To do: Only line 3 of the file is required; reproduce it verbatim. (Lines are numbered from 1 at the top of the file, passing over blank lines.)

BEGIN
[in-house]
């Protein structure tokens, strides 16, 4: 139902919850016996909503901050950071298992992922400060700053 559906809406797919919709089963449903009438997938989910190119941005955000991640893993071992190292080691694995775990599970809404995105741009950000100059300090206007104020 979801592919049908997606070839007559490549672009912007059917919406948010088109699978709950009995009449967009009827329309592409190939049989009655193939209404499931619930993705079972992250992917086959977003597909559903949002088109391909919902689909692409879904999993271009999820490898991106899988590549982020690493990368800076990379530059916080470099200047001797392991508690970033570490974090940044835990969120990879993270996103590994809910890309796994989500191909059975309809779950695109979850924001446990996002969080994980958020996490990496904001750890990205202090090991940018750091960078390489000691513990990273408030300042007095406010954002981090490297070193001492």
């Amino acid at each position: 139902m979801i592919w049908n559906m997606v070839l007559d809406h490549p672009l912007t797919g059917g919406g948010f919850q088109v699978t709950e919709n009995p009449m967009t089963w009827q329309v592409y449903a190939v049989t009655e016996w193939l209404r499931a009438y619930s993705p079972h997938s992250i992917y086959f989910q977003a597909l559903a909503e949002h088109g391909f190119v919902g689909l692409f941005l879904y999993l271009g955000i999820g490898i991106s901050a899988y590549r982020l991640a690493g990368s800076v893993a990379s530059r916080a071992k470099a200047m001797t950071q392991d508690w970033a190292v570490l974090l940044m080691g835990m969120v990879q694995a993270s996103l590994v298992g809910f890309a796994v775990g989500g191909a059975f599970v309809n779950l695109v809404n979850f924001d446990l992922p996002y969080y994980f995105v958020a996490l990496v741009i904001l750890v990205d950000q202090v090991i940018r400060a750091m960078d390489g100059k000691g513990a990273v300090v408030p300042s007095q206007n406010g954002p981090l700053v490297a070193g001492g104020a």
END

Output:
């Amino acid at each position: 139902m979801i592919w049908n559906m997606v070839l007559d809406h490549p672009l912007t797919g059917g919406g948010f919850q088109v699978t709950e919709n009995p009449m967009t089963w009827q329309v592409y449903a190939v049989t009655e016996w193939l209404r499931a009438y619930s993705p079972h997938s992250i992917y086959f989910q977003a597909l559903a909503e949002h088109g391909f190119v919902g689909l692409f941005l879904y999993l271009g955000i999820g490898i991106s901050a899988y590549r982020l991640a690493g990368s800076v893993a990379s530059r916080a071992k470099a200047m001797t950071q392991d508690w970033a190292v570490l974090l940044m080691g835990m969120v990879q694995a993270s996103l590994v298992g809910f890309a796994v775990g989500g191909a059975f599970v309809n779950l695109v809404n979850f924001d446990l992922p996002y969080y994980f995105v958020a996490l990496v741009i904001l750890v990205d950000q202090v090991i940018r400060a750091m960078d390489g100059k000691g513990a990273v300090v408030p300042s007095q206007n406010g954002p981090l700053v490297a070193g001492g104020a």